2020 will be the year that upended the restaurant industry. It’s difficult to talk about the year in review when everything changed, when people and businesses suffered during the pandemic. In light of the challenging year for everyone in Los Angeles, we asked food writers and industry folks share their saddest restaurant closures of the year.
Mona Holmes, Eater LA Reporter
It haunts me to think about the number of restaurants that closed this year. But that feeling sinks even further when I think about the ones that are permanently gone and we don’t know about them yet. I know they’re all hurting, and it’s not just about not being able to eat Lincoln Carson’s pastry anymore at Bon Temps, or a late night baseball steak at Pacific Dining Car. I know of some owners who used their personal savings to stay afloat, only to have it completely gone now. Back in March, Mayor Garcetti said the first safer-at-home order was to last until the end of the month. It seems incredible that we’re approaching ten months of this and these deeply sad closures are still underway.
Joshua Lurie, FoodGPS.com founder
2020 has inflicted a series of gut-wrenching closures on L.A., so it’s hard to know where to begin. Still, six losses hurt more than others: Bäco Mercat, Bon Temps, Broken Spanish, Here’s Looking At You, Jun Won, and Ma’am Sir.
Danielle Dorsey, LA editor, Thrillist
It’s so hard to choose just one when we lost so many iconic LA restaurants this year. I’m hoping that Button Mash will be able to reopen in 2021, as that was one of my favorite places for old school arcade games and bar food. The closure of Cliff’s Edge hurt — it was one of my fave Silver Lake spots for wasting the evening away with cocktails, good food, and friends.
Esther Tseng, freelance writer
Beverly Soon Tofu, Wah’s Golden Hen, Auburn, Somni
Jim Thurman, freelance writer
There are far sadder closures, but from a purely personal standpoint, Beijing Pie House. Xian bing (meat pies) can still be found, but no one else has that wondrous radish pie or the wild vegetable pie that BPH served.
Farley Elliott, Eater LA senior editor
It’s been hard to see important places like Dialogue close, though the one that hits closest to my heart is probably Broken Spanish. Oh, also Here’s Looking at You. Damn.
Oren Peleg, Eater LA contributor, freelance writer
Bon Temps — a stellar restaurant (food, decor, staff) that should have had lines out the door every night were it in a different neighborhood, or in any other city in America. Unfortunately, the pandemic hit during its delicate first year as the restaurant was working to establish itself and lure diners from across town.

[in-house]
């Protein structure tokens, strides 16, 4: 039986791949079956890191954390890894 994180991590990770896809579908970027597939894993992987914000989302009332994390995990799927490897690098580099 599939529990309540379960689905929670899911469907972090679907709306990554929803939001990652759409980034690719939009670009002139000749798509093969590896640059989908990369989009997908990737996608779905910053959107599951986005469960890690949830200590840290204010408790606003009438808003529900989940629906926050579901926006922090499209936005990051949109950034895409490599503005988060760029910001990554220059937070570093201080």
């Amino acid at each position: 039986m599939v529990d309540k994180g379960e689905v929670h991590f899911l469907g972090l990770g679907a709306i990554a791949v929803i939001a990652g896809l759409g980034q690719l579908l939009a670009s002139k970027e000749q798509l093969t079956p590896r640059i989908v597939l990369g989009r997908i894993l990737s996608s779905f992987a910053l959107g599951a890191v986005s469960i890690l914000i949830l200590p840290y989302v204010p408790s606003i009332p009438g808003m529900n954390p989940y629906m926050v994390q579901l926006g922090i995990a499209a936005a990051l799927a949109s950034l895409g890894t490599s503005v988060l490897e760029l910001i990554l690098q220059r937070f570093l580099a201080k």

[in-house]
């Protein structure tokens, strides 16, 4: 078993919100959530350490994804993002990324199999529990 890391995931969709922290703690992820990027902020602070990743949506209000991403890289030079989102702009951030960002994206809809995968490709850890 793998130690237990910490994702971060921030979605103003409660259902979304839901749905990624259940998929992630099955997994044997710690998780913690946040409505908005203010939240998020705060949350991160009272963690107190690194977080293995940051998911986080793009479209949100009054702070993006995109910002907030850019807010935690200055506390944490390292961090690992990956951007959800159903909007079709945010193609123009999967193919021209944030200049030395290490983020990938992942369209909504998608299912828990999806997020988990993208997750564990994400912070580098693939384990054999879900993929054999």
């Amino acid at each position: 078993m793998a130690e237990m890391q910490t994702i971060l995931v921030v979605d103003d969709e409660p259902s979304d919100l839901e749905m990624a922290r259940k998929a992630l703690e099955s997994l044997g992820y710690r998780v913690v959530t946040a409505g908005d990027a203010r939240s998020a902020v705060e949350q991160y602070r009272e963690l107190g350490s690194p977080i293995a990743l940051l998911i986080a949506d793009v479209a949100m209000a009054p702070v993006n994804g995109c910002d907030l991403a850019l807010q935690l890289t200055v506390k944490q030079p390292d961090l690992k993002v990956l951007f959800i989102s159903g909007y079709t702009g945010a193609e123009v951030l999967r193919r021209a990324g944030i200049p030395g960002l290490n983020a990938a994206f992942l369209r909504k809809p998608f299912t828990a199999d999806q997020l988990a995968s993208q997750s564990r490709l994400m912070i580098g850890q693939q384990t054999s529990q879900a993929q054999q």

Euno Lee, Eater LA writer
When I learned Dong Il Jang closed, I cried. I have a photo of my grandmother and grandfather (both of whom have now passed on) eating there on a date in the 80s. My mother and her best friend would visit there. That restaurant was iconic to the Korean-American community. This pandemic and the government’s inability to provide any form of adequate assistance to immigrant-run restaurants whatsoever has erased a part of my family’s history that I will never be able to physically revisit. Thinking about this makes me extremely upset.
Cathy Chaplin, Eater LA associate editor
Here’s Looking At You, Bon Temps
Hadley Tomicki, L.A. Taco
Where to begin? They’re all tragic, but there is something about seeing institutions like Beverly Soon Tofu close that hits especially hard.
Matthew Kang, Eater LA editor
The Koreatown closures of Nak Won, Beverly Soon Tofu, and Jun Won. In many ways those three restaurants cover the entirety of my life, from childhood to college to professional career. Dong Il Jang’s closure was also incredibly sad though I had less personal connection there. Koreatown is and will always be the center of my passion for dining in Los Angeles and seeing the closure of these iconic restaurants feels like a part of my identity was wrested from me. However, I am hopeful that Beverly Soon Tofu and Jun Won will return in some form to LA once the pandemic is over.